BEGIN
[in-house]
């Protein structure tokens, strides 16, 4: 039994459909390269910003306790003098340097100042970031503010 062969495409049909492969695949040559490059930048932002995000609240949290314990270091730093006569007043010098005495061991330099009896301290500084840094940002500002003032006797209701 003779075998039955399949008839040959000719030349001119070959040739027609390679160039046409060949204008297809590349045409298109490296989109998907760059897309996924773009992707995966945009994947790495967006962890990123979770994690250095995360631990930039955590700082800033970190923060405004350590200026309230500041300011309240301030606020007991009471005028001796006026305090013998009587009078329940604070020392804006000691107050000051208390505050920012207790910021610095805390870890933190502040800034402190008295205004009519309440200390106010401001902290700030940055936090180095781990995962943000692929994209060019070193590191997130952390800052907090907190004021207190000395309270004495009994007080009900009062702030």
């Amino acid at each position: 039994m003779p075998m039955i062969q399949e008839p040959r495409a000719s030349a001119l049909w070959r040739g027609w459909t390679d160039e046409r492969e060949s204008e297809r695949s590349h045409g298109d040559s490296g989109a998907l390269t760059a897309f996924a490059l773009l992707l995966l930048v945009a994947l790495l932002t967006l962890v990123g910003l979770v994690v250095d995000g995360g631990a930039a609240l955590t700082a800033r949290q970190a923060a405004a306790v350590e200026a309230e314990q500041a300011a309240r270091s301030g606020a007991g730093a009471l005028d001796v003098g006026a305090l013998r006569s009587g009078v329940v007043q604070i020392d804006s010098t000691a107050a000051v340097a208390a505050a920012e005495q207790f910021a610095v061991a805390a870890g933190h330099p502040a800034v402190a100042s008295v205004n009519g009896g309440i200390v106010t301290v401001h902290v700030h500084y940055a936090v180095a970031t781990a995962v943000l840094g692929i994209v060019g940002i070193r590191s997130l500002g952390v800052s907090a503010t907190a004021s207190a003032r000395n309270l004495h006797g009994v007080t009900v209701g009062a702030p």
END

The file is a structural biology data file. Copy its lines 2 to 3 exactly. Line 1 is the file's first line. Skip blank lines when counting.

């Protein structure tokens, strides 16, 4: 039994459909390269910003306790003098340097100042970031503010 062969495409049909492969695949040559490059930048932002995000609240949290314990270091730093006569007043010098005495061991330099009896301290500084840094940002500002003032006797209701 003779075998039955399949008839040959000719030349001119070959040739027609390679160039046409060949204008297809590349045409298109490296989109998907760059897309996924773009992707995966945009994947790495967006962890990123979770994690250095995360631990930039955590700082800033970190923060405004350590200026309230500041300011309240301030606020007991009471005028001796006026305090013998009587009078329940604070020392804006000691107050000051208390505050920012207790910021610095805390870890933190502040800034402190008295205004009519309440200390106010401001902290700030940055936090180095781990995962943000692929994209060019070193590191997130952390800052907090907190004021207190000395309270004495009994007080009900009062702030």
């Amino acid at each position: 039994m003779p075998m039955i062969q399949e008839p040959r495409a000719s030349a001119l049909w070959r040739g027609w459909t390679d160039e046409r492969e060949s204008e297809r695949s590349h045409g298109d040559s490296g989109a998907l390269t760059a897309f996924a490059l773009l992707l995966l930048v945009a994947l790495l932002t967006l962890v990123g910003l979770v994690v250095d995000g995360g631990a930039a609240l955590t700082a800033r949290q970190a923060a405004a306790v350590e200026a309230e314990q500041a300011a309240r270091s301030g606020a007991g730093a009471l005028d001796v003098g006026a305090l013998r006569s009587g009078v329940v007043q604070i020392d804006s010098t000691a107050a000051v340097a208390a505050a920012e005495q207790f910021a610095v061991a805390a870890g933190h330099p502040a800034v402190a100042s008295v205004n009519g009896g309440i200390v106010t301290v401001h902290v700030h500084y940055a936090v180095a970031t781990a995962v943000l840094g692929i994209v060019g940002i070193r590191s997130l500002g952390v800052s907090a503010t907190a004021s207190a003032r000395n309270l004495h006797g009994v007080t009900v209701g009062a702030p």